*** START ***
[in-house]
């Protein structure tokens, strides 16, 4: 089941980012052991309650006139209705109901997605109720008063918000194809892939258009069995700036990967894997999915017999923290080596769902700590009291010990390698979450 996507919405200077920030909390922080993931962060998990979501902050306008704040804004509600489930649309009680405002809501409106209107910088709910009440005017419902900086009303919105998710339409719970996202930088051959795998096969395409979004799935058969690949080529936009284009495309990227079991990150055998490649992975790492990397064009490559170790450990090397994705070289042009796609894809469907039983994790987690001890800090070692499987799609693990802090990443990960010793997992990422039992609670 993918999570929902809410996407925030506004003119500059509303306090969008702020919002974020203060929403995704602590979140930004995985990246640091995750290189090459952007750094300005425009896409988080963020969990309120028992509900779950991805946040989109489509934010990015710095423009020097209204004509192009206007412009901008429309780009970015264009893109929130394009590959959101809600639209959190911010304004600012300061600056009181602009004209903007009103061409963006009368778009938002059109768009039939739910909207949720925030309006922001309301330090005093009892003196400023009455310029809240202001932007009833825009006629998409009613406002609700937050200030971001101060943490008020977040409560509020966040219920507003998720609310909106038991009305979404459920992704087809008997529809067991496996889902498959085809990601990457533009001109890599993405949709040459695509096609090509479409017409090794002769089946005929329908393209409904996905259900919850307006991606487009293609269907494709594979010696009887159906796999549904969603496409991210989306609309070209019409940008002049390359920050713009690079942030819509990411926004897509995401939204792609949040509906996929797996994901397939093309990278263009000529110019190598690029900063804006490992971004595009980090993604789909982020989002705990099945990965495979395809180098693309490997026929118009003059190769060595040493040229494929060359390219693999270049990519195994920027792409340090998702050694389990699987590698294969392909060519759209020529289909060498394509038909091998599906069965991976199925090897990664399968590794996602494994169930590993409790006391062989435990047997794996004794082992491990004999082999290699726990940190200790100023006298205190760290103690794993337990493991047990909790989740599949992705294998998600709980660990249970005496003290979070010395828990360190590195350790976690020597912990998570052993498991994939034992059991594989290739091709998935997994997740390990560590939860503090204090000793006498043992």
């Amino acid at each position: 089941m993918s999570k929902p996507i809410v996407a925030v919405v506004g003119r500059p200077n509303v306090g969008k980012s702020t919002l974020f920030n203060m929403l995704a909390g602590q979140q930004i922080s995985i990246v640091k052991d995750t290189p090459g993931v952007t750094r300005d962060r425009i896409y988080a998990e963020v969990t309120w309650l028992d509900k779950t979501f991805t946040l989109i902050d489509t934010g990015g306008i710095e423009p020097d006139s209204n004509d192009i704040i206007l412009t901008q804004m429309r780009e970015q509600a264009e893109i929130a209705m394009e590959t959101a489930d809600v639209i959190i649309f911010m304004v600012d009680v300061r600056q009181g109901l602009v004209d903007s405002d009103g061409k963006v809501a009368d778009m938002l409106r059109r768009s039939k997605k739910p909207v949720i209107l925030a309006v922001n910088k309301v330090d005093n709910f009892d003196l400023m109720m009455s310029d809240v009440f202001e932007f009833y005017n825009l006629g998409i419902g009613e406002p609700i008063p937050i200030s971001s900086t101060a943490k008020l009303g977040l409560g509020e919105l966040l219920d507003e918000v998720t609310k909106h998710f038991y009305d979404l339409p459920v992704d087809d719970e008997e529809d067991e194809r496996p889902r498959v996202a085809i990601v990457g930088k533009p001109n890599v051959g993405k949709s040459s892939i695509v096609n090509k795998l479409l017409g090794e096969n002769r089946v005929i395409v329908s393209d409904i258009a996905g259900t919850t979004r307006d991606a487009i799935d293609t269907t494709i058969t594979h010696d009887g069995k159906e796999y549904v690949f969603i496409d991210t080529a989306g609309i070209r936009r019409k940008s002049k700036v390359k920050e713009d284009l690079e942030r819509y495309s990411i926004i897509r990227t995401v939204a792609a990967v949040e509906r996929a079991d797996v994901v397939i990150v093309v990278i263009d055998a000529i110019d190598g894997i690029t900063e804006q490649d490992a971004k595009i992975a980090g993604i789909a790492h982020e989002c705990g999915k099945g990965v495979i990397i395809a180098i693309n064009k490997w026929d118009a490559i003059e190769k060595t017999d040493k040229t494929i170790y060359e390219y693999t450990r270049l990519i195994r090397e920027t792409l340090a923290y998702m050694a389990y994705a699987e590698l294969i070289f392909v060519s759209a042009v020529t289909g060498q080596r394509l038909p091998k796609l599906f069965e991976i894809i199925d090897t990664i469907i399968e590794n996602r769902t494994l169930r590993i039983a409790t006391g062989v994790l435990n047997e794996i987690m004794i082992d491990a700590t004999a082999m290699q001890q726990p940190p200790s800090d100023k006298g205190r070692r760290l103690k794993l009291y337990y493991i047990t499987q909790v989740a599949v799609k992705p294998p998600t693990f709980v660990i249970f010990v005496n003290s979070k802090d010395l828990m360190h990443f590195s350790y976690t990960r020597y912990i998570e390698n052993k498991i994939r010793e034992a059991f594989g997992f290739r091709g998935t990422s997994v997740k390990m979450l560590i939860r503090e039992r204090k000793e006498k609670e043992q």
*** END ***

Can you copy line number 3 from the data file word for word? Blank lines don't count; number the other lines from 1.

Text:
């Amino acid at each position: 089941m993918s999570k929902p996507i809410v996407a925030v919405v506004g003119r500059p200077n509303v306090g969008k980012s702020t919002l974020f920030n203060m929403l995704a909390g602590q979140q930004i922080s995985i990246v640091k052991d995750t290189p090459g993931v952007t750094r300005d962060r425009i896409y988080a998990e963020v969990t309120w309650l028992d509900k779950t979501f991805t946040l989109i902050d489509t934010g990015g306008i710095e423009p020097d006139s209204n004509d192009i704040i206007l412009t901008q804004m429309r780009e970015q509600a264009e893109i929130a209705m394009e590959t959101a489930d809600v639209i959190i649309f911010m304004v600012d009680v300061r600056q009181g109901l602009v004209d903007s405002d009103g061409k963006v809501a009368d778009m938002l409106r059109r768009s039939k997605k739910p909207v949720i209107l925030a309006v922001n910088k309301v330090d005093n709910f009892d003196l400023m109720m009455s310029d809240v009440f202001e932007f009833y005017n825009l006629g998409i419902g009613e406002p609700i008063p937050i200030s971001s900086t101060a943490k008020l009303g977040l409560g509020e919105l966040l219920d507003e918000v998720t609310k909106h998710f038991y009305d979404l339409p459920v992704d087809d719970e008997e529809d067991e194809r496996p889902r498959v996202a085809i990601v990457g930088k533009p001109n890599v051959g993405k949709s040459s892939i695509v096609n090509k795998l479409l017409g090794e096969n002769r089946v005929i395409v329908s393209d409904i258009a996905g259900t919850t979004r307006d991606a487009i799935d293609t269907t494709i058969t594979h010696d009887g069995k159906e796999y549904v690949f969603i496409d991210t080529a989306g609309i070209r936009r019409k940008s002049k700036v390359k920050e713009d284009l690079e942030r819509y495309s990411i926004i897509r990227t995401v939204a792609a990967v949040e509906r996929a079991d797996v994901v397939i990150v093309v990278i263009d055998a000529i110019d190598g894997i690029t900063e804006q490649d490992a971004k595009i992975a980090g993604i789909a790492h982020e989002c705990g999915k099945g990965v495979i990397i395809a180098i693309n064009k490997w026929d118009a490559i003059e190769k060595t017999d040493k040229t494929i170790y060359e390219y693999t450990r270049l990519i195994r090397e920027t792409l340090a923290y998702m050694a389990y994705a699987e590698l294969i070289f392909v060519s759209a042009v020529t289909g060498q080596r394509l038909p091998k796609l599906f069965e991976i894809i199925d090897t990664i469907i399968e590794n996602r769902t494994l169930r590993i039983a409790t006391g062989v994790l435990n047997e794996i987690m004794i082992d491990a700590t004999a082999m290699q001890q726990p940190p200790s800090d100023k006298g205190r070692r760290l103690k794993l009291y337990y493991i047990t499987q909790v989740a599949v799609k992705p294998p998600t693990f709980v660990i249970f010990v005496n003290s979070k802090d010395l828990m360190h990443f590195s350790y976690t990960r020597y912990i998570e390698n052993k498991i994939r010793e034992a059991f594989g997992f290739r091709g998935t990422s997994v997740k390990m979450l560590i939860r503090e039992r204090k000793e006498k609670e043992q």